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I usually rely more on a separate hand air pressure gauge than a tire pump air pressure gauge. I'll use the pump's air gauge to get "in the ballpark", then the hand air gauge for accuracy. I use the "squeeze" test the next couple of days because my tubes don't lose too much air. If the tires/tubes don't pass the squeeze test, out comes the air pump for a top off of the air.
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Old 07-14-15, 11:08 PM
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Originally Posted by Texboy View Post
Sometimes, I like to check the tire's pressure to see how much pressure lost after several days or weeks. I think the gauge alone would be handy.
Todays tubes dont seem to hold air as well as they used to. If I havent ridden my bike for a week, I'm almost guaranteed that the pressure is low. My most consistent method is a joe blow floor pump. Guage seems to be accurate and I get the same results every time from pumping to a pressure and popping off the chuck.

-SP
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Old 07-14-15, 11:37 PM
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Originally Posted by speedy25 View Post
Todays tubes dont seem to hold air as well as they used to. If I havent ridden my bike for a week, I'm almost guaranteed that the pressure is low. My most consistent method is a joe blow floor pump. Guage seems to be accurate and I get the same results every time from pumping to a pressure and popping off the chuck.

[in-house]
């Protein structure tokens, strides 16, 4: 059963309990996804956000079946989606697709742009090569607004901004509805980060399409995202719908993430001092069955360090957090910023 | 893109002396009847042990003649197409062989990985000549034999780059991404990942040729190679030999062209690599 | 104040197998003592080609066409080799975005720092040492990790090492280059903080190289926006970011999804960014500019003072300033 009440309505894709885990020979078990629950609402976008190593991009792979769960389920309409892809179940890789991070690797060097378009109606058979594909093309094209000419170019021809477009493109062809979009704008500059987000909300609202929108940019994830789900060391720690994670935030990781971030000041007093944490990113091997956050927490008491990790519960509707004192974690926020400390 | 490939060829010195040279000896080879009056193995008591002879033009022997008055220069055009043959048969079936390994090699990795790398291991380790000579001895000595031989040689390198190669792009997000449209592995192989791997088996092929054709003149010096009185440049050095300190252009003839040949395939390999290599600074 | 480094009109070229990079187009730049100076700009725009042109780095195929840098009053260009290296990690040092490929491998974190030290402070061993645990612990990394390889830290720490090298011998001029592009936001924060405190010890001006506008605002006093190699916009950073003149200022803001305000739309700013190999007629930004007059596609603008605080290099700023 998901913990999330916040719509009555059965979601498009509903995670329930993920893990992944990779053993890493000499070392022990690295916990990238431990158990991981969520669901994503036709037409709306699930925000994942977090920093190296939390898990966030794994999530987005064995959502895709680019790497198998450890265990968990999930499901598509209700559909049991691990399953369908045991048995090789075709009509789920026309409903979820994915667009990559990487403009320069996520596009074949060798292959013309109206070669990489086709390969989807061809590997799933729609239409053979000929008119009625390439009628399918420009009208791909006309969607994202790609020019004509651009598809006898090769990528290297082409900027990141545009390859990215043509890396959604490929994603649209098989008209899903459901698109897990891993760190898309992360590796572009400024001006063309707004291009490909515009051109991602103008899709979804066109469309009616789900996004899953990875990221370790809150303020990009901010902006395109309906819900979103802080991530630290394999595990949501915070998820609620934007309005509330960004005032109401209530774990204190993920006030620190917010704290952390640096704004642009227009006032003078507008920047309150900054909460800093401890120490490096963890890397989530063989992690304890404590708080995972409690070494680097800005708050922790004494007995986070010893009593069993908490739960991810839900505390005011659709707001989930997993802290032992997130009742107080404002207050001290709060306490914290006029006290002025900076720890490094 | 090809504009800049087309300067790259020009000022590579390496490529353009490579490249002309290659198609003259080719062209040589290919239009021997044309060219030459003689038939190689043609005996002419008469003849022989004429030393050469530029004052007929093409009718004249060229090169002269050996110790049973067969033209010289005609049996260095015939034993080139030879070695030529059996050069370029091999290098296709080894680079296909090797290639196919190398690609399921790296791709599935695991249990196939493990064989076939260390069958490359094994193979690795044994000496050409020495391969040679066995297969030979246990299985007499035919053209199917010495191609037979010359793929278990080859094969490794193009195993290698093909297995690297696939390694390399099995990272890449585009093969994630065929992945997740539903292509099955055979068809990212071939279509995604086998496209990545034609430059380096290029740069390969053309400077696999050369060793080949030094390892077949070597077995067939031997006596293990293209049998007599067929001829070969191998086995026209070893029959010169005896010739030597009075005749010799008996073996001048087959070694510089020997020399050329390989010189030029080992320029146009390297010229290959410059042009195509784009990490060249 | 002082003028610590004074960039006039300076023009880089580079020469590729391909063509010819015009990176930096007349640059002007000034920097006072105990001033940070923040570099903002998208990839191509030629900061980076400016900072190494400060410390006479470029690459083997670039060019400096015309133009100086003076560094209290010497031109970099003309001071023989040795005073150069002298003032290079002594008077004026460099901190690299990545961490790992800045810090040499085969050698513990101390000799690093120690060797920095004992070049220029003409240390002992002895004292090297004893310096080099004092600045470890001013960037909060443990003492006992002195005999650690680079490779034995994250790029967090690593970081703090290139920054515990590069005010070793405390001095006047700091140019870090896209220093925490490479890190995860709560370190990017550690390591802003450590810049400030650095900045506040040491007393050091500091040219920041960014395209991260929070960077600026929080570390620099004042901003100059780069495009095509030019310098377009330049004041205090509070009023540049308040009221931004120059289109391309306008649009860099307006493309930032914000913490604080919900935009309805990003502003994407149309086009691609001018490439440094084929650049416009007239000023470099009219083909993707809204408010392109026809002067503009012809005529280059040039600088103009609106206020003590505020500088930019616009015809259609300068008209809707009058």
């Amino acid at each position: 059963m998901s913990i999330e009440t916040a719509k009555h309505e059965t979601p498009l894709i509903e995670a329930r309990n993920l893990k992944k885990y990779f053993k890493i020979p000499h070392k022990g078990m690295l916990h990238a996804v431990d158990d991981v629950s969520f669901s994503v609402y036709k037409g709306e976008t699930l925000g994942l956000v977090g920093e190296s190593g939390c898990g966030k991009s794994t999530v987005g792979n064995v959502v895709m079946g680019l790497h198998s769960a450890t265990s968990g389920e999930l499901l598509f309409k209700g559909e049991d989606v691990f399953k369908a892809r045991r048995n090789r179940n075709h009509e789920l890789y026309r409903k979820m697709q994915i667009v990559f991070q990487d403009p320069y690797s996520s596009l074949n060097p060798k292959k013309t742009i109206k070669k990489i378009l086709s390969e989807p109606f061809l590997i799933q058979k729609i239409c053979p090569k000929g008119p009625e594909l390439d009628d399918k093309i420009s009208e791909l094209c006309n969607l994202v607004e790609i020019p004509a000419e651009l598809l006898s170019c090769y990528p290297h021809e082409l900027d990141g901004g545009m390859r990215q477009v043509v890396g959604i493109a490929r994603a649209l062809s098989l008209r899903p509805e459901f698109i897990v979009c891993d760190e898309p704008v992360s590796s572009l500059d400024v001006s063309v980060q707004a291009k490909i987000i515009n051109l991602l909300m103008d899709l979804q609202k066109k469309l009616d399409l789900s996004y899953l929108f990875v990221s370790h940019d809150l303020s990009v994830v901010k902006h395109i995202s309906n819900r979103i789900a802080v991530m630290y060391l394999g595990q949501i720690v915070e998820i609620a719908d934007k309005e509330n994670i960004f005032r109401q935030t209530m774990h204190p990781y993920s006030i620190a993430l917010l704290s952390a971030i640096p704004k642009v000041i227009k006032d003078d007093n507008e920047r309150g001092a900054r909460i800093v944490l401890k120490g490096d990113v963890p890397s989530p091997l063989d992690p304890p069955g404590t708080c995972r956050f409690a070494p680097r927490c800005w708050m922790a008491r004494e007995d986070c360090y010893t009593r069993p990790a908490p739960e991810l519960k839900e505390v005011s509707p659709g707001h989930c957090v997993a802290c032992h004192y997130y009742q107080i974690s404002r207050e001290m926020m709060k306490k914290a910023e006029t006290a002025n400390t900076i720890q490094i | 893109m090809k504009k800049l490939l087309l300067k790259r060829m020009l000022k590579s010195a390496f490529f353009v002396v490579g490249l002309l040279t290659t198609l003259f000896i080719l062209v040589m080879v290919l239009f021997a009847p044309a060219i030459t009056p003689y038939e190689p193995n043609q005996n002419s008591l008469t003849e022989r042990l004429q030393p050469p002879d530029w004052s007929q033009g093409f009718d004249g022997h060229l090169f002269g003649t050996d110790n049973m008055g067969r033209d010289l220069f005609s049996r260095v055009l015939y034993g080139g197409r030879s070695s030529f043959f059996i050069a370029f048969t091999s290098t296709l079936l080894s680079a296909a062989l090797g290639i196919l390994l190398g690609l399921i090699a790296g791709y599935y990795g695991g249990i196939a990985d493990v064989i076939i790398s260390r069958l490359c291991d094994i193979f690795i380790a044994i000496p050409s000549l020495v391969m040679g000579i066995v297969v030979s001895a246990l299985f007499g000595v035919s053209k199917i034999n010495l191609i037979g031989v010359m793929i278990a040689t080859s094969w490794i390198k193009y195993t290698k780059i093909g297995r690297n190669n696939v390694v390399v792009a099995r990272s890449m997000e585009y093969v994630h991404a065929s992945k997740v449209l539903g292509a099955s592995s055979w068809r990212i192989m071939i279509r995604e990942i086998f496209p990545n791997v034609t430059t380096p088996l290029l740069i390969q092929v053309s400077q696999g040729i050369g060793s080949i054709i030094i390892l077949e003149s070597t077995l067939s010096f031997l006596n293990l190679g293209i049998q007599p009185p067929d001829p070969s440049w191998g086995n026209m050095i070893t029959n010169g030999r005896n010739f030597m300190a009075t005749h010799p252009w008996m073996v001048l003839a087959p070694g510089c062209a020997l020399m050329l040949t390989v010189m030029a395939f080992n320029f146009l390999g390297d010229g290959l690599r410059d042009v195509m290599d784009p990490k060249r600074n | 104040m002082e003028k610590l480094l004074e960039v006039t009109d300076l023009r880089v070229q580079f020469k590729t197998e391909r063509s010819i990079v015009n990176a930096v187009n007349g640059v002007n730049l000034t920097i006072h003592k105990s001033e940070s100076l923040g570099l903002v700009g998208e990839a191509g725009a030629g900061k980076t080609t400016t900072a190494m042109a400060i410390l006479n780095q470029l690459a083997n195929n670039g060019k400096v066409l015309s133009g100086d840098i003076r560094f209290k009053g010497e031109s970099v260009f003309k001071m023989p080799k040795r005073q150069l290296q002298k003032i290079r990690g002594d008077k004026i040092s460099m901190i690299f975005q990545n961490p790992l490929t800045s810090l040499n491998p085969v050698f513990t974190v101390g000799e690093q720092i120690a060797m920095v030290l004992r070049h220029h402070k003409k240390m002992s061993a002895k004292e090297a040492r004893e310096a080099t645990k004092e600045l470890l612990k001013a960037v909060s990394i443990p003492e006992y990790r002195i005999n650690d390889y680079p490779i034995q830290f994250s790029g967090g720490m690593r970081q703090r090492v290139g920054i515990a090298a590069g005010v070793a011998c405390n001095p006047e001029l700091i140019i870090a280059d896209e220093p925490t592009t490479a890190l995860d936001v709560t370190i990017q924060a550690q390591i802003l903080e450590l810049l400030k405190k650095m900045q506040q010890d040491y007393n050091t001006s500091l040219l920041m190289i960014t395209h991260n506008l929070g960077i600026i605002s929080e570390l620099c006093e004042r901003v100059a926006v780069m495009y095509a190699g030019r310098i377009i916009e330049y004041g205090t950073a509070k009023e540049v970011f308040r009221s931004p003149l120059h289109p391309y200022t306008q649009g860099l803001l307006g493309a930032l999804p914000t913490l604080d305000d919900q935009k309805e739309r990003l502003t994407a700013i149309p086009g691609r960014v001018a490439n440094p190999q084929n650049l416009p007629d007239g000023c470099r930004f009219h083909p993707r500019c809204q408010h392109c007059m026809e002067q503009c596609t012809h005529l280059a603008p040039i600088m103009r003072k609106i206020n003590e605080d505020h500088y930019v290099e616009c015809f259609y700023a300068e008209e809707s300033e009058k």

-SP
Many of today's tubes are lighter, thinner and feel considerably better/more responsive riding than many of the tubes of old. This comes at a cost. Pressure loss is directly related to the tube thickness. Thinner tuber, higher pressure loss. Don't like it? Get a cheaper, heavier tube.

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Old 07-15-15, 11:12 AM
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I might believe that for 700 size tubes, but my observation is in ALL sizes and in many cases ages. Older tubes look and feel the same as the newer ones but the new ones leak. My guess is cheaper materials. I will have to try some better name brands to confirm my theory.

-SP
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Old 07-15-15, 11:31 AM
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Hi,
I find a presta hand gauge convenient when I use my Mtn bike. When I leave my home I have pumped my tires to max since I'll be riding on asphalt for a while. Once I get to the dirt section I'll use the hand gauge to get the right pressure for the ride conditions. I am too lazy to pump the tire back up again with a hand pump on the return. I have found determining the pressure by feel can often be deceptive.
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Old 07-15-15, 12:46 PM
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SP, another consideration is the tube size. An undersized tube that is stretched a lot will leak a lot more air than the same brand tube a size larger.

Ben
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Old 07-15-15, 06:15 PM
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Big gauge